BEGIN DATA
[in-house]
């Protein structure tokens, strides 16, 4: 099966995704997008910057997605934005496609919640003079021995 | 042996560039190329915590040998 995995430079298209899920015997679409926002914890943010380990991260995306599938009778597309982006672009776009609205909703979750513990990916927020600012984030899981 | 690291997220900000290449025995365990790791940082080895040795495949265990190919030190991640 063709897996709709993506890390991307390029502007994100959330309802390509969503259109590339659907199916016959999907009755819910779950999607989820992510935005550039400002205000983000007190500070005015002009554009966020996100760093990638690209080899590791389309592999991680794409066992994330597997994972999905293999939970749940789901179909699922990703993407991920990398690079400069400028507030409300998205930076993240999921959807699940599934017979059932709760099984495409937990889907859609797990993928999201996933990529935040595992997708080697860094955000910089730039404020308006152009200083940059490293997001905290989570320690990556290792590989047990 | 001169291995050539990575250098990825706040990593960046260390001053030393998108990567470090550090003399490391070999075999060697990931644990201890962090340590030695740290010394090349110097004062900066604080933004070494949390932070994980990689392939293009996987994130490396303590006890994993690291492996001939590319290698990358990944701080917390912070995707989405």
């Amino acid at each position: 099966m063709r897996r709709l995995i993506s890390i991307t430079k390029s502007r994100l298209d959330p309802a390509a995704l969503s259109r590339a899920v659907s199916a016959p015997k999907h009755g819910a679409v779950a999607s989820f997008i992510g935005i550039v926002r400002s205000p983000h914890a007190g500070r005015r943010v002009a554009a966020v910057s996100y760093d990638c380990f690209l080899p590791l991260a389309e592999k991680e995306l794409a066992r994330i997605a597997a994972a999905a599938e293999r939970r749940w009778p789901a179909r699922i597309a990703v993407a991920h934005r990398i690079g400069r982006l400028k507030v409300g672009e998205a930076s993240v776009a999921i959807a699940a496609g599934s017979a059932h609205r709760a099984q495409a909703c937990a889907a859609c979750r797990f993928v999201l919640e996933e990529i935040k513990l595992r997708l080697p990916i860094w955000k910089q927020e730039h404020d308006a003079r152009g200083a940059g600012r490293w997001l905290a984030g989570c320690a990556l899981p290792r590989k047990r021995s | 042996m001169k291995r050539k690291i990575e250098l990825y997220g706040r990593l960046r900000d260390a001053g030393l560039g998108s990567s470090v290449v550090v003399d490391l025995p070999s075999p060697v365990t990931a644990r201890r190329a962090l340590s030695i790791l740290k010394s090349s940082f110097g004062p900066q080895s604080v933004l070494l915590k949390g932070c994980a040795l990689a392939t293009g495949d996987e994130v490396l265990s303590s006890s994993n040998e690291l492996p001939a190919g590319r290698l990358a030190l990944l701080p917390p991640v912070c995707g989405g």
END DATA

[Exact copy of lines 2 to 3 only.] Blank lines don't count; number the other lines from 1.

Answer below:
């Protein structure tokens, strides 16, 4: 099966995704997008910057997605934005496609919640003079021995 | 042996560039190329915590040998 995995430079298209899920015997679409926002914890943010380990991260995306599938009778597309982006672009776009609205909703979750513990990916927020600012984030899981 | 690291997220900000290449025995365990790791940082080895040795495949265990190919030190991640 063709897996709709993506890390991307390029502007994100959330309802390509969503259109590339659907199916016959999907009755819910779950999607989820992510935005550039400002205000983000007190500070005015002009554009966020996100760093990638690209080899590791389309592999991680794409066992994330597997994972999905293999939970749940789901179909699922990703993407991920990398690079400069400028507030409300998205930076993240999921959807699940599934017979059932709760099984495409937990889907859609797990993928999201996933990529935040595992997708080697860094955000910089730039404020308006152009200083940059490293997001905290989570320690990556290792590989047990 | 001169291995050539990575250098990825706040990593960046260390001053030393998108990567470090550090003399490391070999075999060697990931644990201890962090340590030695740290010394090349110097004062900066604080933004070494949390932070994980990689392939293009996987994130490396303590006890994993690291492996001939590319290698990358990944701080917390912070995707989405």
């Amino acid at each position: 099966m063709r897996r709709l995995i993506s890390i991307t430079k390029s502007r994100l298209d959330p309802a390509a995704l969503s259109r590339a899920v659907s199916a016959p015997k999907h009755g819910a679409v779950a999607s989820f997008i992510g935005i550039v926002r400002s205000p983000h914890a007190g500070r005015r943010v002009a554009a966020v910057s996100y760093d990638c380990f690209l080899p590791l991260a389309e592999k991680e995306l794409a066992r994330i997605a597997a994972a999905a599938e293999r939970r749940w009778p789901a179909r699922i597309a990703v993407a991920h934005r990398i690079g400069r982006l400028k507030v409300g672009e998205a930076s993240v776009a999921i959807a699940a496609g599934s017979a059932h609205r709760a099984q495409a909703c937990a889907a859609c979750r797990f993928v999201l919640e996933e990529i935040k513990l595992r997708l080697p990916i860094w955000k910089q927020e730039h404020d308006a003079r152009g200083a940059g600012r490293w997001l905290a984030g989570c320690a990556l899981p290792r590989k047990r021995s | 042996m001169k291995r050539k690291i990575e250098l990825y997220g706040r990593l960046r900000d260390a001053g030393l560039g998108s990567s470090v290449v550090v003399d490391l025995p070999s075999p060697v365990t990931a644990r201890r190329a962090l340590s030695i790791l740290k010394s090349s940082f110097g004062p900066q080895s604080v933004l070494l915590k949390g932070c994980a040795l990689a392939t293009g495949d996987e994130v490396l265990s303590s006890s994993n040998e690291l492996p001939a190919g590319r290698l990358a030190l990944l701080p917390p991640v912070c995707g989405g």